THE BLOG
04/26/2013 06:47 pm ET Updated Jun 26, 2013

What to Do If You Made a Mistake or Forgot a Deduction On Your Tax Return

Your taxes have been filed, tax season is over, you breathe a sign of relief... but you just found an error on your tax return. You may be due more of a refund, or even worse, you may owe some taxes. So what do you do?

Don't panic. This is exactly why the IRS has Form 1040X (Amended U.S. Individual Income Tax Return) -- to correct any errors you or a tax professional find in your tax return. If correcting the error will get you a refund, you have up to three years after the filing or due date or two years after paying taxes to amend -- whichever is later. If you owe taxes, you should amend as soon as possible to minimize the interest and any penalties that may be assessed, since the IRS will start charging you based on the due date of the original tax return.

What you should not do is wait for the IRS to find the error and send you a letter. This may take time, and if you owe taxes, the associated penalty and interest will be higher the longer it takes to find the error. Also, while the IRS is good at finding income that has been left off of a tax return, they are not as skilled in finding omitted deductions or credits that you may have missed -- simply because they aren't structured in this way and do not have the tools to know every taxpayer's situation. So if you find you missed something, amend the tax return quickly with those deductions or credits and get the money you are owed back.

To ensure a smooth process when filing an amended return, follow these best practices:

  1. Gather a copy of your original return and any supporting records, receipts, or other documents used when you filed. Enter the information from the original return in Column A of Form 1040X.
  2. Complete a "working" Form 1040 with the correct information. Enter the correct information in Column C of Form 1040X. In most cases the amounts in Column B of Form 1040X will be the changes in the tax return from the original filing to the amended filing. If you moved since filing the original return, use your current address on the 1040X.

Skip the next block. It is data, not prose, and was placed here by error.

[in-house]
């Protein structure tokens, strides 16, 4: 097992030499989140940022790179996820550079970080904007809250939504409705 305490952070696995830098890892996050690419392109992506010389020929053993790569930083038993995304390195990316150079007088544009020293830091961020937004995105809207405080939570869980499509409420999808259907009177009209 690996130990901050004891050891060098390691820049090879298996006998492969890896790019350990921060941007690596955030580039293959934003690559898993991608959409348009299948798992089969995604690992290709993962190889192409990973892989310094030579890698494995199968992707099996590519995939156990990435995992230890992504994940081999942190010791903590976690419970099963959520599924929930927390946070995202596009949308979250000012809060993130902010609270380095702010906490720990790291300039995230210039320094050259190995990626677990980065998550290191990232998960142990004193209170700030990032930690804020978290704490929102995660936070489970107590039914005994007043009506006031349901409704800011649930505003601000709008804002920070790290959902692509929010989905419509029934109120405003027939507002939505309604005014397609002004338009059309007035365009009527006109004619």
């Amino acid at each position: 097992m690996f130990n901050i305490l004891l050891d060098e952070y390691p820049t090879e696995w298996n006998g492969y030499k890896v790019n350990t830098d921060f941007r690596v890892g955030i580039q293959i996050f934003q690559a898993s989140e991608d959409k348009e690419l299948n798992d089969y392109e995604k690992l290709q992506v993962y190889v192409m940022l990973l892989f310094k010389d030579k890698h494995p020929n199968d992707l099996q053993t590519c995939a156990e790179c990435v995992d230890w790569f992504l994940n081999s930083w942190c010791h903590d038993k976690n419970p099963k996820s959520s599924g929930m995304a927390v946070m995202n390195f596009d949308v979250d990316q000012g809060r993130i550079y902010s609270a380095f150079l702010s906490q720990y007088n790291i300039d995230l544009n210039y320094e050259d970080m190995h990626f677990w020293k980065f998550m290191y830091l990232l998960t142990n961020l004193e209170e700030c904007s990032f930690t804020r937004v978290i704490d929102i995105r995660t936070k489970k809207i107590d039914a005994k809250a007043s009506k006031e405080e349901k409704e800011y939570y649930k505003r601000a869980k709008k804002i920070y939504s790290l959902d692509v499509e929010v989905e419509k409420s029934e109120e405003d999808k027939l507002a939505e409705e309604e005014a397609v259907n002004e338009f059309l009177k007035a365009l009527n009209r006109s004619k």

3. Provide an explanation of all changes and new or changed forms on Form 1040X, Page 2, Part III. Make sure you write "Amended" across the top of any forms or schedules you are changing. You do not need to include any notes or supporting documents used to determine the changes with the completed amended return. Make sure you attach all necessary forms and schedules behind the Form 1040X in sequential order using the sequence number in the upper left hand corner of the form under the year.
  4. If you were due a refund with your original filing, wait until you have received your original refund to file your amended return. Amended returns take up to 12 weeks to process and you can cash your original refund while waiting for any additional refund.
  5. Complete a separate 1040X for each tax year you are correcting. Mail each amended return in a separate envelope. Don't forget to amend any affected state tax returns and mail them to the correct state address.

To track the status of your amended return, you can use a new online tool from the IRS. By going to the "Where's My Amended Return?" page on irs.gov, you can track your amended return for the current year and up to three years prior. To do so, you will need your taxpayer identification number (usually your Social Security number), your date of birth and your zip code as it appears on the amended return.

Finally, many people are hesitant about amending a tax return because they think this will increase the chance of an IRS audit. This is simply not true. If you find an error, or if you have left off a tax benefit such as an overlooked deduction or omitted tax credit, it is beneficial for you to amend that tax return and get your money back.

Amending a tax return can be very complex. There are many considerations, from determining what is incorrect and what the correct information should be, to knowing what forms to attach, to making sure the state return is amended correctly and timely. Because of this, it can be helpful to use a tax professional who can file the amended return or at least provide a review to make sure your return is accurate and complete.